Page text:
1. Ghz

    Ghz Maha Guru

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    ok I have a samsung 244t 24" with a max rez of 1920x1200 16:10
    now 1080p is 1920x1080 16:9

    so is 1920x1200 1200p or what???? it is running in HD
     
  2. UnclePappi

    UnclePappi Banned

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  3. Ghz

    Ghz Maha Guru

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    hmm so why is everyone so hiped up on 1080p when 1200p is better?
     
  4. dboniuk

    dboniuk Master Guru

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    because the standards for HD do not include 1200p.
    720i 720p 1080i 1080p.

    1080p is just the top end of the standard. No broadcast will be in 1080p anytime soon, but in theory the new HD DVD and Blueray formats should have movies in 1080p.

    DJB
     

  5. Toji

    Toji Active Member

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    Samsung 224T is a Monitor, not a TV.

    HDTV resolutions is a standard that HDTVs must support at least 1080i or 720p to be considered HD.

    Note that HDTV's Native resolutions are usualy not the same as the resoltuions they support. A common native resoltuion for 720p LCD TVs is actualy 1336x768, however you can find 720p LCD TVs with 1280x768, and 1280x1028 native resolutions. These odd resoltuions come into play when these TVs are doubled as a PC monitor as most LCDTVs have VGA and DVI ports.

    What makes your Samsung not a TV is the fact it lacks a TV tuner. All TVs have a TV tuner, majority of which are still Standard Def TV. These are labled HDTV ready, as they contain ports (Component, or HDMI) that alow you to hook up an HDTV cable or satelight reciever. This means your Samsung is HDTV ready, but is not an TV since it lacks a Standard Def Tuner, thus making it a monitor that supports HDTV. Kinda confusing huh.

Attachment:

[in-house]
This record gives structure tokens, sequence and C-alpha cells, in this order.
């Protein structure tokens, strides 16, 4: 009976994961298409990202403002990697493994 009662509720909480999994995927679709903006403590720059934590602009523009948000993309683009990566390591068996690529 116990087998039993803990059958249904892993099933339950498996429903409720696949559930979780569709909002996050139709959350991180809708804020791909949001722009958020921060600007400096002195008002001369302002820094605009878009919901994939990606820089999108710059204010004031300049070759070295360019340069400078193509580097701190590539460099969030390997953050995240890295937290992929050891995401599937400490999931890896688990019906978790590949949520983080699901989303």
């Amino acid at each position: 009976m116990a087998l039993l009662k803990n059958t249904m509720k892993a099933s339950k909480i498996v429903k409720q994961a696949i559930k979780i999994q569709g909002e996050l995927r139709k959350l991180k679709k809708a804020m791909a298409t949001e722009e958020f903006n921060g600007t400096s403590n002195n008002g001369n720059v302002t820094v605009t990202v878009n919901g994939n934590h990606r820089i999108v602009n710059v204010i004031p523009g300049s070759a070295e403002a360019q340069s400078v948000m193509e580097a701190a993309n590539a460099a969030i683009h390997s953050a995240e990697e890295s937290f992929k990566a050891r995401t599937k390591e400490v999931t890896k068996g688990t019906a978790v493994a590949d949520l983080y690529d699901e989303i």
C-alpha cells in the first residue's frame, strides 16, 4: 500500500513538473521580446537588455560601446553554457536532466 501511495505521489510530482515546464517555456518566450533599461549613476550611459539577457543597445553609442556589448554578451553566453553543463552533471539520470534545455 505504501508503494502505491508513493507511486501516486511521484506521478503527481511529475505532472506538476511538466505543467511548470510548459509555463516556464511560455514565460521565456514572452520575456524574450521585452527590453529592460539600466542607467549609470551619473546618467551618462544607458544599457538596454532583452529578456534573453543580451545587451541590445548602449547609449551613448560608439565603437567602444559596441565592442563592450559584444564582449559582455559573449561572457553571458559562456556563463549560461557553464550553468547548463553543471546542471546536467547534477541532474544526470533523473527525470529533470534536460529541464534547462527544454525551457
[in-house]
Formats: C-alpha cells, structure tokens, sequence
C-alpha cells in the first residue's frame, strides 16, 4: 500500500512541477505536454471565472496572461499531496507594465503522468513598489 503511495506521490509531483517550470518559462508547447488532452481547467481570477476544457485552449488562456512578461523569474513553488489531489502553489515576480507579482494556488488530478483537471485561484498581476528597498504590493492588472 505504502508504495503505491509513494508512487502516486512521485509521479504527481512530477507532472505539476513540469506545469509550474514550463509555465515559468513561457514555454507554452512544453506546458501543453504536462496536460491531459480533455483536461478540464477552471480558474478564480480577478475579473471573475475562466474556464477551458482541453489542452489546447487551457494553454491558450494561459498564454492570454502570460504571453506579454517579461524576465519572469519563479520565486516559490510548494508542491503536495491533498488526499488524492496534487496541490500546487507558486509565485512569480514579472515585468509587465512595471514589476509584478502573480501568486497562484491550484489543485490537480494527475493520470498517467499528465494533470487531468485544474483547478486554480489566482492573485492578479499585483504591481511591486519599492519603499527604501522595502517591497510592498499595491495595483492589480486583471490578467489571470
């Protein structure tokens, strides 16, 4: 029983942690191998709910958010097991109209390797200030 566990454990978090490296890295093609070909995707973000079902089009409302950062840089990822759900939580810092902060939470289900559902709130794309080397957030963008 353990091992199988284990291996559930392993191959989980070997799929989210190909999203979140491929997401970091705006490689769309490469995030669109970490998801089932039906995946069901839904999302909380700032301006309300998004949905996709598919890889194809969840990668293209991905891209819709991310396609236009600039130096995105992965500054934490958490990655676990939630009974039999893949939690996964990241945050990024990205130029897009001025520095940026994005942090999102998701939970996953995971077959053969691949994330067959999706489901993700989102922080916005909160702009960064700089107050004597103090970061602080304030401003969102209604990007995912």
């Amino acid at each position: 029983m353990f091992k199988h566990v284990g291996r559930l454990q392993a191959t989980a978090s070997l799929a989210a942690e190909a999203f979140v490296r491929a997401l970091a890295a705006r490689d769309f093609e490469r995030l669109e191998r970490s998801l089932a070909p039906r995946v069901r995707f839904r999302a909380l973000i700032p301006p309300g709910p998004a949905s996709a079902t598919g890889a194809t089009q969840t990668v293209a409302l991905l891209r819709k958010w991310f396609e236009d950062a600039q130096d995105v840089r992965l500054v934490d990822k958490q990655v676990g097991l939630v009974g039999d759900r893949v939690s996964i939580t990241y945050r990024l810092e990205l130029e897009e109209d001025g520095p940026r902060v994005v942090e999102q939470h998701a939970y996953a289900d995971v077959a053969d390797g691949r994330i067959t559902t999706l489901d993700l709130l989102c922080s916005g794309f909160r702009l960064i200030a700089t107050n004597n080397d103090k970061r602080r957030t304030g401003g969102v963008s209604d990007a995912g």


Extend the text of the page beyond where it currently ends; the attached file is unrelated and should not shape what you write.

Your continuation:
In short you just have a PC monitor that can double as a HDTV provided you got and HDTV reciever.

    1920 x 1200 is a res only can be realised via high end video cards on High End PCs. As for TV, 1920x1080 will be the highest res for quite some time.
     
  6. UnclePappi

    UnclePappi Banned

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    Wow, so my 51" sony is not a tv. I'm throwing it out the window now...
     
  7. HanShot1st

    HanShot1st Maha Guru

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    No offense, but you're putting the cart ahead of the mule here. That monitor is not HDCP compliant, and will most likely not accept a 1080p signal. Where you get 1200p I don't understand.
     
    Last edited: Jun 23, 2006
  8. UnclePappi

    UnclePappi Banned

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    It is 1920x1200 progressive scan which = 1200p. There is no industry term called 1200p but by the way the p is used in the hdtv terms it is 1200p(p = progressive). Comps go by different terms though, like 1600x1200 is xhd...so...I guess 1920x1200 would be widescreen xhd?
     
    Last edited: Jun 23, 2006
  9. Ghz

    Ghz Maha Guru

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    @Toji a lot of HDTV's dont have tuners it just has to do with how it's labled, so in essance all LCD's are both TV's and monitors

    @HanShot1st, befor I even reply, do you even know what 1080p stands for?
     
  10. Ghz

    Ghz Maha Guru

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    haha thats what I was going to say
    also (i= interlaced)

    EDIT: 1600x1200 is 4:3 and 1920x1200 is 16:10
     

  11. HanShot1st

    HanShot1st Maha Guru

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    I've been watching HDTV since the late 90s my friend. Your lack of understanding of the basics really shows in every comment you've made thus far.

    BTW, go do some research on HDCP compliance and try not to cry when you realize your 24" monitor is NOT 1080p compatible and will never accept a digital HDTV signal from a modern cable or satellite box that uses HDCP.

    You have a 24" computer monitor...so what?
     
    Last edited: Jun 23, 2006
  12. Ghz

    Ghz Maha Guru